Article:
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Some days ago, Intel announced a new version of their C++ and Fortran compilers. According to their announcement: Application performance is also accelerated by multi-core processors through the use of multiple threads.So... as far as I understand, and as some other news sites mention, this means that the compiler tries to automatically parallelize a program by creating multiple threads; the code executed on each thread is decided at build time through some algorithm that deduces which blocks of code can be executed at the same time.
This evening a friend asked me if I knew how to easily flatten an array of arrays (AoA from now on) in Perl 5. What that means is, basically, to construct a single array that contains the concatenation of all the arrays inside the AoA. My first answer was: "foldr", but I knew beforehand that he wouldn't like it because... this is Haskell. After some time we got to the conclusion that there is no trivial way to flatten an AoA in Perl 5, even though Perl 6 includes a built-in function to do so.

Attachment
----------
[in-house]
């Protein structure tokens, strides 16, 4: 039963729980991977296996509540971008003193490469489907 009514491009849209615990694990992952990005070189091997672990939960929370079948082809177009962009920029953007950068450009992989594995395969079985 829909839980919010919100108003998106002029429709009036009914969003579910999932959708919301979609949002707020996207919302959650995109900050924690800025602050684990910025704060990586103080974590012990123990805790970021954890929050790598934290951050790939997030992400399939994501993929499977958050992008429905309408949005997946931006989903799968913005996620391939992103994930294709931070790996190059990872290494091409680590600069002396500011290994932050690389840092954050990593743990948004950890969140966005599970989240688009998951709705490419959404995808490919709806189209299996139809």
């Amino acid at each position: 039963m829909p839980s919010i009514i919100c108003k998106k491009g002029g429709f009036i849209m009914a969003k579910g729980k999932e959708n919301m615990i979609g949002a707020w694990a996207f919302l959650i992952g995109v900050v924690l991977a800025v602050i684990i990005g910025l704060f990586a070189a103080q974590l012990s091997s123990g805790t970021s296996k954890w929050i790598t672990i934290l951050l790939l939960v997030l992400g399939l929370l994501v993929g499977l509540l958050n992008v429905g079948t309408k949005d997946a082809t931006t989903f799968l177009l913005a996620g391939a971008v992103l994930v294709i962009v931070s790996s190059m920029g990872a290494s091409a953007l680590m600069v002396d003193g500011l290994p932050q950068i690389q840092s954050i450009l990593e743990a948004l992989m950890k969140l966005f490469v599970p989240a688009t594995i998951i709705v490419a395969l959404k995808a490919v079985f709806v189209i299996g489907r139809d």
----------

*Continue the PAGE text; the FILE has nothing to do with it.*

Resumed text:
Splitting a string into parts based on a token delimiter is a very common operation in some problem domains. Languages such as Perl or Java provide a split function in their standard library to execute this algorithm, yet I’m often surprised to see how many languages do not have one. As far as I can tell neither C++ nor Haskell have it so I have coded such a function in the past multiple times in both languages.